The U.S. Environmental Protection Agency created a user-friendly measure called the Air Quality Index that uses color categories to identify the risk of air pollution exposure.

Paulin, who has a background studying the impacts of air pollution on health, said even people who might not typically fall into the EPA’s sensitive group category could be affected. New Hampshire is expected to have higher than average temperatures this summer, which Paulin said can amplify some of the health effects of this type of pollutant exposure. She said people should assess their own sensitivities to poor air quality.

Knowledge around air quality is an under-discussed topic, including its impacts on health.

“This is not something we're often taught about in medical school,” said Paulin. “Even when I talk to other physician colleagues, they might not have ever heard of particulate matter before or know what it is.”

Paulin said while education around environmental exposures has increased in recent years, healthcare providers might not think to educate their patients.

Allyssa Thompson, director of programs with Breathe New Hampshire, said having to limit time outdoors due to air pollution may affect the quality of life for Granite Staters, from missing work or school to limiting the amount of outdoor exercise people can do.

“Are you able to go for that long bike ride on a day when the air quality is not that great?” said Thompson. “Can summer camps for small children modify their outdoor activities when it’s not safe for children to be outside all day?”

Measures to decrease risk

In the event of an air quality alert, Paulin said it’s best to stay indoors when possible. But she said people also need to be aware of keeping their indoor air clean. She said, when indoors, people should not smoke, burn wood, incense or pellets, or do a lot of cooking.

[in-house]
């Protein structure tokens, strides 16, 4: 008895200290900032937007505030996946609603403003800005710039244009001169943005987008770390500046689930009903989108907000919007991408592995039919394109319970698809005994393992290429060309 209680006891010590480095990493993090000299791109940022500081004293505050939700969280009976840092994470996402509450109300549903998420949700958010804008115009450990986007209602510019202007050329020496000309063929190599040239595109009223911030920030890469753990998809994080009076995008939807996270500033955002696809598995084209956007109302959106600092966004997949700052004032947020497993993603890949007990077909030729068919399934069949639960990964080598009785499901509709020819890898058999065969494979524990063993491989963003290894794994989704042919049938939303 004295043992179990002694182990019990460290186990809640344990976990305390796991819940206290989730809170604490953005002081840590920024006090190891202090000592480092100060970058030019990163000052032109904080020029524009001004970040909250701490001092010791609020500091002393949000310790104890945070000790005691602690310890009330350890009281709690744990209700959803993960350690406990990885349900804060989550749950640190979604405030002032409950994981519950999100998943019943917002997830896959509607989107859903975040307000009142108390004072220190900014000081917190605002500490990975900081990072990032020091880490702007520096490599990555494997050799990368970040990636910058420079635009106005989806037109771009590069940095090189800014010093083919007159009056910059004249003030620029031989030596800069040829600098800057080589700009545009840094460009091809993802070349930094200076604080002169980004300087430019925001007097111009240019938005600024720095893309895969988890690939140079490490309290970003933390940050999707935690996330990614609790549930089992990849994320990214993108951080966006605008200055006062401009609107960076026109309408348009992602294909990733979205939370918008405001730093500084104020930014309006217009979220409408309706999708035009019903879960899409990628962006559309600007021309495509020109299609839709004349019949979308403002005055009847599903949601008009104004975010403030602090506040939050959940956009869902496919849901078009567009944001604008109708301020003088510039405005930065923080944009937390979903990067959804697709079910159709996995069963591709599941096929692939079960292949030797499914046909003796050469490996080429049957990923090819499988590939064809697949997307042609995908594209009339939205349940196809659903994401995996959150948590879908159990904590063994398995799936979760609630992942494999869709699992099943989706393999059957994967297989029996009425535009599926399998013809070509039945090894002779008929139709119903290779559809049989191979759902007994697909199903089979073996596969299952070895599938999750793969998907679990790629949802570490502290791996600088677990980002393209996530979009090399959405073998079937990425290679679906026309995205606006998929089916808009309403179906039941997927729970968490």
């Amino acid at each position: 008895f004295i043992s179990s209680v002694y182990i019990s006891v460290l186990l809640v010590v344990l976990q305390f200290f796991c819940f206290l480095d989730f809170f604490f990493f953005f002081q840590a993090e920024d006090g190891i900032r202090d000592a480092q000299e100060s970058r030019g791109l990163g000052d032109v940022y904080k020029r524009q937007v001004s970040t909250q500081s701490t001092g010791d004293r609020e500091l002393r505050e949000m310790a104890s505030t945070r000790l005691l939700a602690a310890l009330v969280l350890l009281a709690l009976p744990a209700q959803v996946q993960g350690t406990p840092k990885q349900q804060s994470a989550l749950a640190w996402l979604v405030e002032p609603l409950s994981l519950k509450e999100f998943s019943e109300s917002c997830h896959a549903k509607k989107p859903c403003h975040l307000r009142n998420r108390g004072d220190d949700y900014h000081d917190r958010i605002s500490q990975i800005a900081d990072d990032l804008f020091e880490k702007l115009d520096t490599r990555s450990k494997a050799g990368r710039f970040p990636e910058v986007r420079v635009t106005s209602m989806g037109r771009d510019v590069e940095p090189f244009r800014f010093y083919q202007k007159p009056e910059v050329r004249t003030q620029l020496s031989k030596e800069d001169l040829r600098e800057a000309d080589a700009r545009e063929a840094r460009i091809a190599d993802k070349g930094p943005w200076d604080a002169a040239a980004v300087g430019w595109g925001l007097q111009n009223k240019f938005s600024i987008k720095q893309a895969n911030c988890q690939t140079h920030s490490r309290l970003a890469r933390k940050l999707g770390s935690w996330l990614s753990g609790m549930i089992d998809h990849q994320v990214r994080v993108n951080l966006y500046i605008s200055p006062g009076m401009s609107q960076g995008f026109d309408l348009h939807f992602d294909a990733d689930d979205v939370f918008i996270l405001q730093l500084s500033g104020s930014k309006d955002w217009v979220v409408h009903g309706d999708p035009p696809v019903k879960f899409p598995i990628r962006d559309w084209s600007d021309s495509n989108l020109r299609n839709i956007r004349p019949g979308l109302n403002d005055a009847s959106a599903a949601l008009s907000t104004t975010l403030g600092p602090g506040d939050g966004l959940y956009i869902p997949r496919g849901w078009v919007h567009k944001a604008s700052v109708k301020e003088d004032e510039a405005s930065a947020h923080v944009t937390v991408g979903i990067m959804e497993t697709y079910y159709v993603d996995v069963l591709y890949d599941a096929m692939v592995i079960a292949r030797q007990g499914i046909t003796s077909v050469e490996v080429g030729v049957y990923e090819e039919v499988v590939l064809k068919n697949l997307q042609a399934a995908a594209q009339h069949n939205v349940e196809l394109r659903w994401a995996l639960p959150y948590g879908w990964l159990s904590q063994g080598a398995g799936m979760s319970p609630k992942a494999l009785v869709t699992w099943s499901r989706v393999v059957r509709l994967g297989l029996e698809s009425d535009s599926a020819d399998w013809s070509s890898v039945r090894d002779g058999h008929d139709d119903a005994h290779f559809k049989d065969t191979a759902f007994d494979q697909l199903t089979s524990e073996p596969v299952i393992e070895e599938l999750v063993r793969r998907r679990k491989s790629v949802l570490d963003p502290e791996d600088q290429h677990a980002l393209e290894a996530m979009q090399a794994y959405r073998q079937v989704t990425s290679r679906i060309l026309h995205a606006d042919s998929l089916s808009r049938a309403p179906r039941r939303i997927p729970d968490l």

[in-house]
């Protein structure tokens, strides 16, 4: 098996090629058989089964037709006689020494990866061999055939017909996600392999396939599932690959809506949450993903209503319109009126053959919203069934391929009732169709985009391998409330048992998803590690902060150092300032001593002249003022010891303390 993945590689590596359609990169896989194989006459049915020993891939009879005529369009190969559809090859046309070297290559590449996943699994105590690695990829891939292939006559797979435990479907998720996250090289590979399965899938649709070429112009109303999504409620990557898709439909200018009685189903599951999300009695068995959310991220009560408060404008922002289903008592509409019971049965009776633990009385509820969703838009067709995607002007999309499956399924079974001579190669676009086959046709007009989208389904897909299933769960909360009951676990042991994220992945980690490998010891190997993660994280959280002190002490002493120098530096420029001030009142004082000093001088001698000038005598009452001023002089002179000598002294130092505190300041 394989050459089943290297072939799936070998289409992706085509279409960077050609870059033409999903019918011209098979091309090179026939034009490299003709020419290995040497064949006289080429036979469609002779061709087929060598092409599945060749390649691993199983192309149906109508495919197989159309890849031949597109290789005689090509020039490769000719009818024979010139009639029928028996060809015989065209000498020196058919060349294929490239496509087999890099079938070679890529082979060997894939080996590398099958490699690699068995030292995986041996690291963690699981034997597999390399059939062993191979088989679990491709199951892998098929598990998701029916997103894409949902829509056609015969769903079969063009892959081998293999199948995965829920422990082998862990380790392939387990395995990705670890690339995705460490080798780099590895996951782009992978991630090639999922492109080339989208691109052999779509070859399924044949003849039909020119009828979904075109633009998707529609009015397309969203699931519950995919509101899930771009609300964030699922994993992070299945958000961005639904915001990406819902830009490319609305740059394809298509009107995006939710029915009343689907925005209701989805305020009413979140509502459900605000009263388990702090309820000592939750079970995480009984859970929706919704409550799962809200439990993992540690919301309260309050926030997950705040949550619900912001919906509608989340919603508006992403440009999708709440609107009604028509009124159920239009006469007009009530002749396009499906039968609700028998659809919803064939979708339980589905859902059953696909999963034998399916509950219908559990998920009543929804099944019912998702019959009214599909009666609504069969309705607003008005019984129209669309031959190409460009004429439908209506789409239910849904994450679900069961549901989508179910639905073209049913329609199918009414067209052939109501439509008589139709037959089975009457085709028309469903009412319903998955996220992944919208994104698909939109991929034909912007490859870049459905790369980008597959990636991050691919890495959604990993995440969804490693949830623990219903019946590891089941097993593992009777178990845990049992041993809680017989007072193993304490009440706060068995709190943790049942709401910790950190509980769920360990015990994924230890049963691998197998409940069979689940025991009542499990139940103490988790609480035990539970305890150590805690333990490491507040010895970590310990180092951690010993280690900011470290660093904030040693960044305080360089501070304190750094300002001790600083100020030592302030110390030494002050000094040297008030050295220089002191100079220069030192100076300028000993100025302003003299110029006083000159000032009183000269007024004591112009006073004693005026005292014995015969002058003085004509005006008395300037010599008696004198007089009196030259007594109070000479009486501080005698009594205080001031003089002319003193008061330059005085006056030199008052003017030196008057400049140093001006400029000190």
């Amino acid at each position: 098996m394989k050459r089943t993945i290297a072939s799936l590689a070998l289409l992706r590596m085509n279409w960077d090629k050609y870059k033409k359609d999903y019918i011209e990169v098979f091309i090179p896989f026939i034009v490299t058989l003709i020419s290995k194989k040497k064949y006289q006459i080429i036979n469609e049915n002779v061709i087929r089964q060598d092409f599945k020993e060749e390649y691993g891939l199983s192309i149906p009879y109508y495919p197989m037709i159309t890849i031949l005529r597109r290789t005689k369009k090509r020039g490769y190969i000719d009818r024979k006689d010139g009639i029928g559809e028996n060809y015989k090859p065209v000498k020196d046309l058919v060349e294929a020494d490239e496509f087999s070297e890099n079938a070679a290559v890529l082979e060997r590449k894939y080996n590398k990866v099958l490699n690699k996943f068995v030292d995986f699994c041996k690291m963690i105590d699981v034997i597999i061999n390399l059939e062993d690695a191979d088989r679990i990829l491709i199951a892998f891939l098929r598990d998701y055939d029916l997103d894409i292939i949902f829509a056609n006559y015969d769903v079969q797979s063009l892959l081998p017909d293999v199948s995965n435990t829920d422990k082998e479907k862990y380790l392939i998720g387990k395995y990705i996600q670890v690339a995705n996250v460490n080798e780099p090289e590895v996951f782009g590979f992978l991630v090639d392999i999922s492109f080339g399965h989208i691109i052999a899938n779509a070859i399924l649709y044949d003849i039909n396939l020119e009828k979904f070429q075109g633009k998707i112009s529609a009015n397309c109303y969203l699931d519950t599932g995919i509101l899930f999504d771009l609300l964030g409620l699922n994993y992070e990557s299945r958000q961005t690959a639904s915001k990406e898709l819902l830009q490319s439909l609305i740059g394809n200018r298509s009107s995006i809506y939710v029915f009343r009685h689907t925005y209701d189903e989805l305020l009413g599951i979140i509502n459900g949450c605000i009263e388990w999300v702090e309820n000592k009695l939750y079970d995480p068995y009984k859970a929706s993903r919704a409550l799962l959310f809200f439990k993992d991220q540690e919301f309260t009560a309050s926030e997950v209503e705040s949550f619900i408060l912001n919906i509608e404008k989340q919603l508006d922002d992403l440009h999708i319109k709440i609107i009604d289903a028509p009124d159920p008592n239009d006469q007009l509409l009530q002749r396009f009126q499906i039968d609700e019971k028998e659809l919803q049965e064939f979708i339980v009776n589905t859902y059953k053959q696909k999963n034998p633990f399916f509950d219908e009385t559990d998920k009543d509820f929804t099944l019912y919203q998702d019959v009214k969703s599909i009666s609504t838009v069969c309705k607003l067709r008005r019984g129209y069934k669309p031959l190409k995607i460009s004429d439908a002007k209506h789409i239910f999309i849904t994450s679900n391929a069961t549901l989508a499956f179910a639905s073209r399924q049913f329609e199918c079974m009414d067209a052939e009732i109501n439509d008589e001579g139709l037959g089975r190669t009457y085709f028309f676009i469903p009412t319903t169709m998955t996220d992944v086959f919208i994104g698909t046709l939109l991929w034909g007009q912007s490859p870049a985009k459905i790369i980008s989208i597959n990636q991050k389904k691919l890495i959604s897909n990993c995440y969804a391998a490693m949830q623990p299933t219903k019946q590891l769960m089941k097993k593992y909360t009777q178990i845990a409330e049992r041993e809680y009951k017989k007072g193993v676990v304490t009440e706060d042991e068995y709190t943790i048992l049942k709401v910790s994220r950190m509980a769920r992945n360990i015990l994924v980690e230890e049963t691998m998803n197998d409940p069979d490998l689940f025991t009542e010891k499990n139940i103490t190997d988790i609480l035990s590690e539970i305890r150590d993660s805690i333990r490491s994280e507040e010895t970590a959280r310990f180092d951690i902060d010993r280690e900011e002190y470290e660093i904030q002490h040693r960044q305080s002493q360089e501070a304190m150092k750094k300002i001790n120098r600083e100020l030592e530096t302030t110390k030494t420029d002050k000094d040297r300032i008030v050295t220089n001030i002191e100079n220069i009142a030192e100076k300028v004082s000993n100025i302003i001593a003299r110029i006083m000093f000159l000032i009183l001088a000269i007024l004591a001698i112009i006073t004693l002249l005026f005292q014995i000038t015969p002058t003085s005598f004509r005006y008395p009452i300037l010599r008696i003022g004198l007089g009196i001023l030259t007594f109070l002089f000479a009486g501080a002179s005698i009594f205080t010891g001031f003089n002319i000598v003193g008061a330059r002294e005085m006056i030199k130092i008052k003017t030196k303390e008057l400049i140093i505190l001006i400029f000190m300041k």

“That could generate a lot of particles that would potentially make their indoor environment just as harmful as an outdoor environment on high alert days,” said Paulin.

Thompson said in the absence of an updated statewide climate action plan, local governments are missing an opportunity to reduce additional polluters.

“The local government can work with residents and businesses to reduce energy consumption,” said Thompson. “Some policy examples could include increasing public transportation and incentivizing energy efficient buildings.”

Mankin said he can’t imagine a way to manage wildfire smoke, so wildfire management and prevention are key.

“This is incredibly hard work,” said Mankin.

He said people in the field are thinking deeply about how to manage these risks given limited resources.

Adriana (she/they) was a news intern in the summer of 2023, reporting on environment, energy and climate news as part of By Degrees. They graduated from Northwestern's Medill School of Journalism in June 2023.
Related Content

You make NHPR possible.

NHPR is nonprofit and independent. We rely on readers like you to support the local, national, and international coverage on this website. Your support makes this news available to everyone.

Give today. A monthly donation of $5 makes a real difference.